Over the past week, the new CEO of General Motors, Mary Barra, has been in Congress. Unlike most occasions on which a CEO goes to Congress, she is not there to lobby for lighter regulations or to ask for a bail out because of the financial crisis. Instead, she is having to explain to Representatives and Senators why the company did not recall a large number of cars that have since been show to have potentially fatal safety faults. Barra (and it should be noted that she was not in charge when these events occurred) has not really had an answer beyond trying to deflect the blame away from any individual person. Essentially, her argument is that the right information never made its way up to the C-suite, and therefore the executives at GM could not be expected to act.
As the American website Gawker has argued, this seems to be a direct blow against the ‘myth of the CEO’ – the idea that corporate executives are supernaturally talented people whose work fully merits the multi-million dollar salaries they receive. CEOs are supposedly paid all of this money because of their leadership and their ability to make tough and correct decision. As the Barra testimony shows, they’re mostly leading in the dark and making decisions without the correct information.
This isn’t necessarily to say that CEOs are bad at leadership – it’s something they have been trained in, and have probably shown some talent for at lower levels. But today’s corporations are a totally different proposition from most management roles. They are behemoths, enormous entities with turnovers the size of many nation states’ GDPs. They are incredibly complicated logistical operations, with branches across the globe, hundreds if not thousands of lower managerial roles, an equally large number of chains of command through which information must travel, and hundreds of millions of variables, any one of which could go wrong at any time and create a situation like the one Barra now faces. Basically, the modern corporation is too big to assume that any small group of directors can effectively lead it – even if they are being paid millions.
Although there is a general trend towards ‘bigness’ in the corporate world, we would actually very much benefit from having smaller companies rather than larger ones. A smaller company that was more focused on its core business would have noticed the flaws in their cars sooner, and would have been able to communicate the problem more quickly. But smaller businesses are often better for us in other ways too – they are likely to be more concerned with ensuring jobs stay in the local community, to be more environmentally friendly, to be fairer to their workers and to provide better pay and benefits. Generally speaking, they are less likely to see profit as the only benchmark of success, as the companies of corporate America do. A company with this ‘small is beautiful’ mindset would be less likely to see worker deaths and injuries, less likely to send out faulty cars, and less likely to encourage the inequality of wealth that America currently suffers from.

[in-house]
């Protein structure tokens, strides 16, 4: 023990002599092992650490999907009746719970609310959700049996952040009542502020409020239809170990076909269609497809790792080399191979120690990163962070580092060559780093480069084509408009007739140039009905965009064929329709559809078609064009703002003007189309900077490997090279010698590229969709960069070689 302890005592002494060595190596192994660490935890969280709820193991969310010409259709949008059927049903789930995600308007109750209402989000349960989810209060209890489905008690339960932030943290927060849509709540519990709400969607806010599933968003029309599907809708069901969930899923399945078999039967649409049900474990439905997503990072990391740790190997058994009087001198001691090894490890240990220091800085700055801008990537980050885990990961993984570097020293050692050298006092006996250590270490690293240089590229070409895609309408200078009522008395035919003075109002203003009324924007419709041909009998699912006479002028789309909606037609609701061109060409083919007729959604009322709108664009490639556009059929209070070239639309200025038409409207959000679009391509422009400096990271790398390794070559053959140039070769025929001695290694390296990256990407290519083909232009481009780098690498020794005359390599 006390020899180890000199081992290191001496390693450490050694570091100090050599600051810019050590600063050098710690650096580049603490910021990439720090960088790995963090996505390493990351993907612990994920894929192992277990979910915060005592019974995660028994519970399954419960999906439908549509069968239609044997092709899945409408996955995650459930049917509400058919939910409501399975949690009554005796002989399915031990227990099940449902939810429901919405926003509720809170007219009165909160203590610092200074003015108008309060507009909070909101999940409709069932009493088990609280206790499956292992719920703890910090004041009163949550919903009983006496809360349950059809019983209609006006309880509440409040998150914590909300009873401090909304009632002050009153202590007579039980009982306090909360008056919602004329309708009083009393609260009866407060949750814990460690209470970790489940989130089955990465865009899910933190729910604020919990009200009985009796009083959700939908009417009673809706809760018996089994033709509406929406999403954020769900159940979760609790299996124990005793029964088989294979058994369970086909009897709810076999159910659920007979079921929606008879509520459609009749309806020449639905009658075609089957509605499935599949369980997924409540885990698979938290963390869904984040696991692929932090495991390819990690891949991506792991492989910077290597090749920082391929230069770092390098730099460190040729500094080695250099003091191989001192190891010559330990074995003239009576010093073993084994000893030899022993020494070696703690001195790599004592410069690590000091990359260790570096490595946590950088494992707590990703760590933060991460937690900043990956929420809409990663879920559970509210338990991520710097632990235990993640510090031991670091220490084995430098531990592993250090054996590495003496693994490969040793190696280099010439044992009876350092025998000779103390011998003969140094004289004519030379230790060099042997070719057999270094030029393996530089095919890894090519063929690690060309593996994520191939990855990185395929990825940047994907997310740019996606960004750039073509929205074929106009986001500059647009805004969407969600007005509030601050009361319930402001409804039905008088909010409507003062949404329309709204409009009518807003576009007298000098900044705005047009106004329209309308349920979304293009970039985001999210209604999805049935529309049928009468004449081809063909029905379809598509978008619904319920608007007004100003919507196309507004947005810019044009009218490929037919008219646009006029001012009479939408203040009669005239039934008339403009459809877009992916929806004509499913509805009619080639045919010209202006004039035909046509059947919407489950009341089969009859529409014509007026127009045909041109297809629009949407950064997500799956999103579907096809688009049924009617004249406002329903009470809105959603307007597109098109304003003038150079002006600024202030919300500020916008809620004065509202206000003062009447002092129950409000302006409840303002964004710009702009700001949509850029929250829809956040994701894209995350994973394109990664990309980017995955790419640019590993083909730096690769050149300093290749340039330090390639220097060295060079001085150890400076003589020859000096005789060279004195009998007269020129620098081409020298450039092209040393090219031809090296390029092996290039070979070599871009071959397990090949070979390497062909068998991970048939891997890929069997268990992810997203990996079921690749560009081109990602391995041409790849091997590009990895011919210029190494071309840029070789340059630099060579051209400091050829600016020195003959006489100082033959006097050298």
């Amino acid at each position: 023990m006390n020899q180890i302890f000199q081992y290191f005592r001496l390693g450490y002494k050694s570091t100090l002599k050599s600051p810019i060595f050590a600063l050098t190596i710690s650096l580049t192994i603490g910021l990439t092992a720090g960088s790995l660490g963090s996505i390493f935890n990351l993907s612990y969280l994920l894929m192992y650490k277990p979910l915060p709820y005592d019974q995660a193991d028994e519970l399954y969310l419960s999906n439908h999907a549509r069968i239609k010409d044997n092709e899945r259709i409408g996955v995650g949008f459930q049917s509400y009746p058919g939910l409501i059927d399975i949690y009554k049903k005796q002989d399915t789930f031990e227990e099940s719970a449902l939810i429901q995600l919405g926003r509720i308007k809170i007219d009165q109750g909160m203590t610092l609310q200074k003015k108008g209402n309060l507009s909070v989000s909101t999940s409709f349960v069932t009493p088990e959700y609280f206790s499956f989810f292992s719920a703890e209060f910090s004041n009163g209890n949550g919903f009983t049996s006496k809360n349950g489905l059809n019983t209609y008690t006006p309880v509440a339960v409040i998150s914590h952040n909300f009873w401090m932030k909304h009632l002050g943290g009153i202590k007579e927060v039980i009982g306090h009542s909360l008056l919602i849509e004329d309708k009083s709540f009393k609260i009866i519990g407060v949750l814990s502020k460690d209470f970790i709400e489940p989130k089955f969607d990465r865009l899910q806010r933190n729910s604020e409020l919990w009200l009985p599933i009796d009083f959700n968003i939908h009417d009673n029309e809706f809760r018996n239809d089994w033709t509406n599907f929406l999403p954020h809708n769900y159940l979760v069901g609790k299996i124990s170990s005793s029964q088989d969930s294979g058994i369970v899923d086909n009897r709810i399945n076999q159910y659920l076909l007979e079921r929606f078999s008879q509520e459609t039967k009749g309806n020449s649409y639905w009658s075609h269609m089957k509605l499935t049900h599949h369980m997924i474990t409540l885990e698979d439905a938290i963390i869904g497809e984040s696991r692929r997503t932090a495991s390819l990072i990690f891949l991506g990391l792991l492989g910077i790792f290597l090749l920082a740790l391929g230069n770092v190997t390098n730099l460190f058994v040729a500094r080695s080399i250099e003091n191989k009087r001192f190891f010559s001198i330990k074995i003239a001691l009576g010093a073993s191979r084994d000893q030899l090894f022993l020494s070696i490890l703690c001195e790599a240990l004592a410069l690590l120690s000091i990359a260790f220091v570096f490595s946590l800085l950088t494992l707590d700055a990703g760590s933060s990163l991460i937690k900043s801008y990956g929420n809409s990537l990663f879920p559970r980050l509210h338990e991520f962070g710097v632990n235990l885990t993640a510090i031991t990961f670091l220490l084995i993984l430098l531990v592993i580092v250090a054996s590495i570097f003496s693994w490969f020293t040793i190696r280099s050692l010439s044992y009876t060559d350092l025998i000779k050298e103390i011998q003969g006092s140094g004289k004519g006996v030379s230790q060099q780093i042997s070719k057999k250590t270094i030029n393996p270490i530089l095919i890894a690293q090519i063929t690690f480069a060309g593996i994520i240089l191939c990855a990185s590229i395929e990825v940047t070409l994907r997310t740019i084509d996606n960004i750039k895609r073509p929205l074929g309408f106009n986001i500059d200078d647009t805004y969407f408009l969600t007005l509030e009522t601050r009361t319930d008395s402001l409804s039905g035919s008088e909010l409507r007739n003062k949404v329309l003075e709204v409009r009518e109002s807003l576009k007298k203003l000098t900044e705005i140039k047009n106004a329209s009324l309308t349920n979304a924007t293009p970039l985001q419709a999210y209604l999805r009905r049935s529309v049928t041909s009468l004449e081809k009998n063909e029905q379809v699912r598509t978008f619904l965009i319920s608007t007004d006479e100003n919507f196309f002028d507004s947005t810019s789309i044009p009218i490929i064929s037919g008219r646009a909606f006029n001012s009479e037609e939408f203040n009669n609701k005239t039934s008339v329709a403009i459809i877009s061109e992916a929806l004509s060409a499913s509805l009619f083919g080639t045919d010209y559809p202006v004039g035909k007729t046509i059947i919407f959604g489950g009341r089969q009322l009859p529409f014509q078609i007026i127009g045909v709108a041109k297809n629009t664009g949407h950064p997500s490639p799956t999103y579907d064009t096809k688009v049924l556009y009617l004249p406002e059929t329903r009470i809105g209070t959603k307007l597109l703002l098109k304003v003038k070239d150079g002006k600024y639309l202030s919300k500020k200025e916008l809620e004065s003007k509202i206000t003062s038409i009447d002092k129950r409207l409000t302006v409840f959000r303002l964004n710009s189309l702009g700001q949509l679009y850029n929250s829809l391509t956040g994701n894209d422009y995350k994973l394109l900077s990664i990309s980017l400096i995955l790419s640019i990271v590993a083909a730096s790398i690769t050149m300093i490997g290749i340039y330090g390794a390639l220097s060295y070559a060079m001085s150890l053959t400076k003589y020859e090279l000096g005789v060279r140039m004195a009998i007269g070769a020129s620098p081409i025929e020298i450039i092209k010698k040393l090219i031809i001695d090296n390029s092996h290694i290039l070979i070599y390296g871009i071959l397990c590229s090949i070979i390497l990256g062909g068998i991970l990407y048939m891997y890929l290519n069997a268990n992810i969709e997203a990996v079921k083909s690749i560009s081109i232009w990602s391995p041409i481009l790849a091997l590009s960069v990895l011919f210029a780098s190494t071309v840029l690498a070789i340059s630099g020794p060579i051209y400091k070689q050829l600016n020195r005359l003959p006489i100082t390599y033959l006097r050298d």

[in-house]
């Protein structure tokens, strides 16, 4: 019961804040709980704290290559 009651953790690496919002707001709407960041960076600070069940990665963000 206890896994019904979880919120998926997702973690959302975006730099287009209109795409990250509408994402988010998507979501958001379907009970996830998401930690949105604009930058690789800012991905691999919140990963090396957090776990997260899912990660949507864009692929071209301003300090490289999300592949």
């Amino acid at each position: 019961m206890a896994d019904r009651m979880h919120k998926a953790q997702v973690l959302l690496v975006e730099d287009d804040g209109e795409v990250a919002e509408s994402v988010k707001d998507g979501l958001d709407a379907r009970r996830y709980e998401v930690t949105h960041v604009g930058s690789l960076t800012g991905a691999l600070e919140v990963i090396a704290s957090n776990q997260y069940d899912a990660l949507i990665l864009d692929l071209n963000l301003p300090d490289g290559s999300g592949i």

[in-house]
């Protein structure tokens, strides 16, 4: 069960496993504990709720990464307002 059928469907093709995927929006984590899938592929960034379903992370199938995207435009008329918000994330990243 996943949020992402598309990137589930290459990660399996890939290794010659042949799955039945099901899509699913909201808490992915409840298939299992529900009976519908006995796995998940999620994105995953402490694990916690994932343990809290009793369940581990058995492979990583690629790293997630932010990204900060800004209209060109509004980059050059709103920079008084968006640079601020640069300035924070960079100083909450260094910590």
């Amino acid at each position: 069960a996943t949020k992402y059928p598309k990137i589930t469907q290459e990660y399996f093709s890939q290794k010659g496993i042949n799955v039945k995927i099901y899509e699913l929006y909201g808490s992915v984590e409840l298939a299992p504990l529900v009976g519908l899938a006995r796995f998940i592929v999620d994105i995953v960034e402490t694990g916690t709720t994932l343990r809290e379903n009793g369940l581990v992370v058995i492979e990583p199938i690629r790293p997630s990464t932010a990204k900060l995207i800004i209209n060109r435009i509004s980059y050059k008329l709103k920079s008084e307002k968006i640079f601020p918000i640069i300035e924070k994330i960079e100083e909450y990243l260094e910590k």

To this end, it might be time to start arguing for new corporation laws and regulations to limit the overall size of businesses and to encourage the rise of medium- and small-scale businesses that can better bring some humanity back to the world of work and make things fairer for employees. Legislation that encourages worker-owned cooperatives would be even better – as such businesses inevitably have the interests of the poorer workers at their heart – although it may be some time until we see such a thing in the US. Either way, as the case of GM shows, it’s time for the corporate giants that have dominated America for so long to be brought down in favor of a new model of business.
corporate giants, General motors, Marry Barra, financial crisis, C-suite, GDP, management roles, logistical operations, environmentally friendly